Having played a crucial role in the war effort from 1914 to 1919, Normanby Hall has launched a new exhibition commemorating the auxiliary hospital which occupied much of its ground floor during the First World War.
The ‘Normanby at War’ exhibition casts light on the period when the Sheffield family offered Normanby Hall as the location for a convalescent home, housing soldiers returning from war who had already been treated for their sometimes horrific injuries, but who were still not sufficiently recovered to return home.
“The story at Normanby Hall was very similar to that portrayed in Downton Abbey, when the historic house was turned over to military use, but with one significant difference – it was not the daughter who took on a nursing role, but in Normanby Hall’s case, it was Lady Julia who rolled up her sleeves to help look after the patients,” comments Susan Hopkinson, museums and heritage manager for North Lincolnshire Council. “Lady Julia took a hands-on role as the hospital commandant, overseeing how the auxiliary hospital was run for the five years that patients were admitted here, from a modest start with 25 beds in the dining room, to taking over much of the ground floor with 75 beds by 1919.”
The exhibition has been funded as part of the Joining Up The Humber initiative, which has funded the renovation of one of the rooms within Normanby Hall to create the permanent display, including oral history recordings, photographs of the patients and even some of the original beds and medical equipment used at the time. The story of Normanby’s convalescent role will be explored further with free tours of the Hall taking place every Thursday at 2pm during the summer season and on 24 September with a talk by Madeleine Grout, collections assistant, that will explore the stories of patients, nurses and staff with photographs from Normanby Hall’s archives.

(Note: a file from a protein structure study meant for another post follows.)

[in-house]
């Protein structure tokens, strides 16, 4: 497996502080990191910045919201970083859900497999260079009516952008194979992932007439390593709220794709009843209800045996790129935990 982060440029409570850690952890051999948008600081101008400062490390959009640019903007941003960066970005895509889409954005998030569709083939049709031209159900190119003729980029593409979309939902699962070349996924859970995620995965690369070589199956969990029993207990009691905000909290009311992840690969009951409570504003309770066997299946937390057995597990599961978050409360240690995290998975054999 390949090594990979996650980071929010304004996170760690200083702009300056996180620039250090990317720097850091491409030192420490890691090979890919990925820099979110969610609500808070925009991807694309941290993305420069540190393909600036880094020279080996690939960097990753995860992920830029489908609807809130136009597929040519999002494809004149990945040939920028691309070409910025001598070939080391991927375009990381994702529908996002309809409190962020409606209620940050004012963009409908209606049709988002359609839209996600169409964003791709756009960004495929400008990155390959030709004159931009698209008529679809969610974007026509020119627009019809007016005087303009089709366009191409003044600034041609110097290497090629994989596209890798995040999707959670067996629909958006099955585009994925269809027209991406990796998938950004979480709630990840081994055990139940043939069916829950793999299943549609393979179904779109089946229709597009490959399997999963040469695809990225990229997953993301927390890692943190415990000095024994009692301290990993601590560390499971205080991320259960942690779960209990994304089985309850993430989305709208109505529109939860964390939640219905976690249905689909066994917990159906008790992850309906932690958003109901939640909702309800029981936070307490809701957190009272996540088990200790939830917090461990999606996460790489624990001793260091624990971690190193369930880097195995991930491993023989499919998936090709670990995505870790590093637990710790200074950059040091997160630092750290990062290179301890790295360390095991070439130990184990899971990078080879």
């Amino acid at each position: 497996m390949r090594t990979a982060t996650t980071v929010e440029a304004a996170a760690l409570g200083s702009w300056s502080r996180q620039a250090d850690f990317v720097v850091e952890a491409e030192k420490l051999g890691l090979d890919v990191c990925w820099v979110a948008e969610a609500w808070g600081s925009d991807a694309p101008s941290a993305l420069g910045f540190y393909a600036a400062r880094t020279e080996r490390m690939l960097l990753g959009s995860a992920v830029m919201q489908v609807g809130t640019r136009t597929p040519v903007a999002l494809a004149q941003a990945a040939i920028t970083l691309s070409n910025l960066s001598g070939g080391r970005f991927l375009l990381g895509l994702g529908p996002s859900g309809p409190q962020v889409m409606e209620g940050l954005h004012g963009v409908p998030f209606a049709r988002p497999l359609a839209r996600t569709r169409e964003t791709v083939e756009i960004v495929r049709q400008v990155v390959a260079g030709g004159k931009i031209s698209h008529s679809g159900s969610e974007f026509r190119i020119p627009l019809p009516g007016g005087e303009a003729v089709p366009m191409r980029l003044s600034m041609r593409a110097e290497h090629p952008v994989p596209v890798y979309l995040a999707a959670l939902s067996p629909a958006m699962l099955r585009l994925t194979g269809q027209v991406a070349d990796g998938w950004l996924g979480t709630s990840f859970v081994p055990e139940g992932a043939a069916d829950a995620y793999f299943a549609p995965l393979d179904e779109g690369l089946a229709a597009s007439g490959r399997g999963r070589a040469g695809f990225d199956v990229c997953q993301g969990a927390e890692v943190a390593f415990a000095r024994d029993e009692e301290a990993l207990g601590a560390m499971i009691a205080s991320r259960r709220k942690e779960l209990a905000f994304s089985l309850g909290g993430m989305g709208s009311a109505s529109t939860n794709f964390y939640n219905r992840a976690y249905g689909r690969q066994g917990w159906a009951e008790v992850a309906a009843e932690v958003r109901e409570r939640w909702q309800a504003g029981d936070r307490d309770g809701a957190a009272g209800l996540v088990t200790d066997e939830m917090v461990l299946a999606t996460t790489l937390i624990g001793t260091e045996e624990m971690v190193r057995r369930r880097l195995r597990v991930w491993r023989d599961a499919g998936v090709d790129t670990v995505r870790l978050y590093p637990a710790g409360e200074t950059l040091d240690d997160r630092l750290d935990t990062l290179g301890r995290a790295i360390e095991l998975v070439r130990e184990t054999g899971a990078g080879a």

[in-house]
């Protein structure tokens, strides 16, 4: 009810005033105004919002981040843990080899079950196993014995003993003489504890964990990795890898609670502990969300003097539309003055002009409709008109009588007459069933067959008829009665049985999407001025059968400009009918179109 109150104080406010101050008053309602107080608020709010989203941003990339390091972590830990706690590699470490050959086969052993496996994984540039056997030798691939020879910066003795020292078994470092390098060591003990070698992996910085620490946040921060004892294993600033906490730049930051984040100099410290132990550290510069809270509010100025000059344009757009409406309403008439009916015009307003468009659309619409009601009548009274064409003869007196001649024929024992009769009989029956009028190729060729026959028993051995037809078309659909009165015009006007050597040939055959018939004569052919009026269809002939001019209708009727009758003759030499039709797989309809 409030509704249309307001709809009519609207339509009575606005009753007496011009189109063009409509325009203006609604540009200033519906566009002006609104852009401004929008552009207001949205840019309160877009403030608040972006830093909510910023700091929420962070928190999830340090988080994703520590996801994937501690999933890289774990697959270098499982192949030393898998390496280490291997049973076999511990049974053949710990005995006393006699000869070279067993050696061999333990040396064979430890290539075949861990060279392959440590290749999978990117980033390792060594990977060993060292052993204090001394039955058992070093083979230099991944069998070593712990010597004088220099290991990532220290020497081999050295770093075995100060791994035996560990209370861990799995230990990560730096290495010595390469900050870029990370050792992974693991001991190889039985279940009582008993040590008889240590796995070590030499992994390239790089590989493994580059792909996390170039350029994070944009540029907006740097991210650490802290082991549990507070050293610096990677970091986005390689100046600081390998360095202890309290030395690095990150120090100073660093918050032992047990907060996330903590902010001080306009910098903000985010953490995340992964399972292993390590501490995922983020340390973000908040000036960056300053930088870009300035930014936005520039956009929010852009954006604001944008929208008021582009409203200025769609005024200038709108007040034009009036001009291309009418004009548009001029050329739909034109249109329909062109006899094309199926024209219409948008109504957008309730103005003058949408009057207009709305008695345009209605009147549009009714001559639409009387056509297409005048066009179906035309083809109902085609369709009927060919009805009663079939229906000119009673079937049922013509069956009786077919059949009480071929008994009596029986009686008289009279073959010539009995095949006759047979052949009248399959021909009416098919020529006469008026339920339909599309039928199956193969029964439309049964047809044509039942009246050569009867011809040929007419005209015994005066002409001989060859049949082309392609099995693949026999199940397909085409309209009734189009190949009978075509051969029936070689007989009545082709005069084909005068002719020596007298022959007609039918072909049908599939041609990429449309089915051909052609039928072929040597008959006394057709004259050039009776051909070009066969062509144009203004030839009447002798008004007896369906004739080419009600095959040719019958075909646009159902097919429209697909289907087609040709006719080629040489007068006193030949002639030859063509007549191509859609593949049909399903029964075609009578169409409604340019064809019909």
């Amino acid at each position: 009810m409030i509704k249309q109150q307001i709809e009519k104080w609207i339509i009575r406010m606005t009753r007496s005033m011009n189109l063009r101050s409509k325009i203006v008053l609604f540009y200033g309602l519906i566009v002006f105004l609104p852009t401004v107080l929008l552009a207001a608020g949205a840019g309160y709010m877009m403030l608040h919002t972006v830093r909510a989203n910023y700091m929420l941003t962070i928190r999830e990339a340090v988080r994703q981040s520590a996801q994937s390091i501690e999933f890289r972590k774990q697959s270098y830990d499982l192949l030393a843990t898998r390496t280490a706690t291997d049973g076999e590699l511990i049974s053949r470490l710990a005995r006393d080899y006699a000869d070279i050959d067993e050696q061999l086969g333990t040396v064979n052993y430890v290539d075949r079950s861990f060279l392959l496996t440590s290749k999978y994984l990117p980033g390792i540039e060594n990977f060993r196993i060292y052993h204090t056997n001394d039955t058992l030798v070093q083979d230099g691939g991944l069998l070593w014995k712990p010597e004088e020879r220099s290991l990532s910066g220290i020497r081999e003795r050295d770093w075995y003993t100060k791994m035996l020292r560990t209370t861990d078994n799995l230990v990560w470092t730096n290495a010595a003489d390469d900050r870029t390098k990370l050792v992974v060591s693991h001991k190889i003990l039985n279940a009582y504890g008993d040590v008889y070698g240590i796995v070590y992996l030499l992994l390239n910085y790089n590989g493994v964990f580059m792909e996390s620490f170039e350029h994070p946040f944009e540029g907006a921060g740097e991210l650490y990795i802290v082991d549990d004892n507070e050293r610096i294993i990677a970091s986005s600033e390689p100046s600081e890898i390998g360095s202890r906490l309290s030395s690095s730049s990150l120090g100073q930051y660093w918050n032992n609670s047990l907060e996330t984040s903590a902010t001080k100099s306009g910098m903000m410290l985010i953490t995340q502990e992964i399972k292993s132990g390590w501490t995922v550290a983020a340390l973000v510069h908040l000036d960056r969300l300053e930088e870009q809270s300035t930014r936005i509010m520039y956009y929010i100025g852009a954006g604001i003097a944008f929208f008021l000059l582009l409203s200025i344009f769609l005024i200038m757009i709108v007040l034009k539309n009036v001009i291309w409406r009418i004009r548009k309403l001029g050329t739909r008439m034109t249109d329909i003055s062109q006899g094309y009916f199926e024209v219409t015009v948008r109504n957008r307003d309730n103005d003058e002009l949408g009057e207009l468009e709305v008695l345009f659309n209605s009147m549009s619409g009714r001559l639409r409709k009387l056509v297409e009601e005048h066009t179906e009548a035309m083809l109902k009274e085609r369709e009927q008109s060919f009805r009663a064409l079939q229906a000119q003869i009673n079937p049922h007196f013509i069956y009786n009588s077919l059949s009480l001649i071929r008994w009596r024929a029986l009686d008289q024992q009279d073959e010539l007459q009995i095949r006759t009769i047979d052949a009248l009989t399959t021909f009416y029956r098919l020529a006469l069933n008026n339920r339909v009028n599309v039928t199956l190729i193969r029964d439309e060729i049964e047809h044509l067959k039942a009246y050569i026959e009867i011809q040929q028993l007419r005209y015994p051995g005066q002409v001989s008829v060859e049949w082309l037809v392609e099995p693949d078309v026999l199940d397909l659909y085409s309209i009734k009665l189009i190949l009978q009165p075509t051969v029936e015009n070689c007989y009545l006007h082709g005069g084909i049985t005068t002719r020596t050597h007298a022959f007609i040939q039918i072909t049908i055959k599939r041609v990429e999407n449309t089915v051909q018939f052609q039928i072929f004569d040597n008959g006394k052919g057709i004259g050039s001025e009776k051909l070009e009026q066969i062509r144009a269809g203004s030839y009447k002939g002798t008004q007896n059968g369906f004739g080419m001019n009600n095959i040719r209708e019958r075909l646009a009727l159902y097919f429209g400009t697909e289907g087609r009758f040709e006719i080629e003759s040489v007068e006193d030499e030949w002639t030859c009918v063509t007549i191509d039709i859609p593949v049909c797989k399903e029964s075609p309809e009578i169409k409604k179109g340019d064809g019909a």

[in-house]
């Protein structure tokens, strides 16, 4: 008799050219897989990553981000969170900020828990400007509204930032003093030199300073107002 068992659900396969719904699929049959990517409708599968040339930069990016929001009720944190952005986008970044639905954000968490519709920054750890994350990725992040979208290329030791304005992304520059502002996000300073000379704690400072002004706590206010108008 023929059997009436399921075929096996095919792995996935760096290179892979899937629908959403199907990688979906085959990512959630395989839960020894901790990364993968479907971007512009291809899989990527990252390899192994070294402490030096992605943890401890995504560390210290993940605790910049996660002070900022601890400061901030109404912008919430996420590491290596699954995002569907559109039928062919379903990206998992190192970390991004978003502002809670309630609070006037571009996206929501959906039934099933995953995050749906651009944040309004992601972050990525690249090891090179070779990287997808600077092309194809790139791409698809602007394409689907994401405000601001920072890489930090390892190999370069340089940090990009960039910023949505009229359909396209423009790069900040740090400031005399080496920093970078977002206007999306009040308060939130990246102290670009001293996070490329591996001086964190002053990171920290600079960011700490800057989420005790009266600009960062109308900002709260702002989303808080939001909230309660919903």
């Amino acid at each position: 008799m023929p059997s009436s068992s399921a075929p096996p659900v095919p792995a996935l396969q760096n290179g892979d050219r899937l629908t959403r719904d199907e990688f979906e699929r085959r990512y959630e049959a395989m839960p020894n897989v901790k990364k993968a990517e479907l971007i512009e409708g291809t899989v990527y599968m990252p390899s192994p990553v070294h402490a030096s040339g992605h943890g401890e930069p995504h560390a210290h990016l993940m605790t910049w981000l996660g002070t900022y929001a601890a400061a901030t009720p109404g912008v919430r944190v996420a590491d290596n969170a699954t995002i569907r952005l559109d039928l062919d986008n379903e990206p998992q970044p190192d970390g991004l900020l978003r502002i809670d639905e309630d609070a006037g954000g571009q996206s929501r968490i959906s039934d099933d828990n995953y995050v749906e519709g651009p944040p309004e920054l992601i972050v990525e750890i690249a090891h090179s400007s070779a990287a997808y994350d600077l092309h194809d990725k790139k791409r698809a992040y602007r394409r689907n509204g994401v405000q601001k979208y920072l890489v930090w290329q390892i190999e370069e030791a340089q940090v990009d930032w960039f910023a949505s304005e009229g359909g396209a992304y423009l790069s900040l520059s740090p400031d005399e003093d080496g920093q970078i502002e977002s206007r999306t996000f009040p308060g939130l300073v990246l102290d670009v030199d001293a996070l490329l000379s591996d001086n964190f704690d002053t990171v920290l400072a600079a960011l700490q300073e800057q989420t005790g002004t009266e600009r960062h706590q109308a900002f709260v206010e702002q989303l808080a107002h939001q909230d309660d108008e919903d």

The Normanby at War exhibition has been extended to include Normanby’s role during the Second World War. Local village Burton-upon-Stather hosted the Duplex Drive Tank Project, and the soldiers developing these amphibious tanks were based at Normanby Hall. Fascinating photographs illustrate this important period of local history.
Situated on the first floor of the Hall, the costume gallery this year features the exhibition ‘The Art of Fashion’. Hull School of Art & Design have created contemporary versions of key pieces from North Lincolnshire Museum Service’s costume collection. These handmade garments from promising students of the fashion industry are displayed next to stunning pieces from the costume collection.
The display on the first floor of the Hall explores the history of the building and the Sheffield family. Find out more about the Regency period, from fashion and architecture to Royalty and politics. Beautiful costume relating to the Sheffield family will also be on display.
Celebrated artist Harold Gosney has donated two life sized sculptures to the park. The 15 hands high sculptures of horses and riders are on display in the stable block.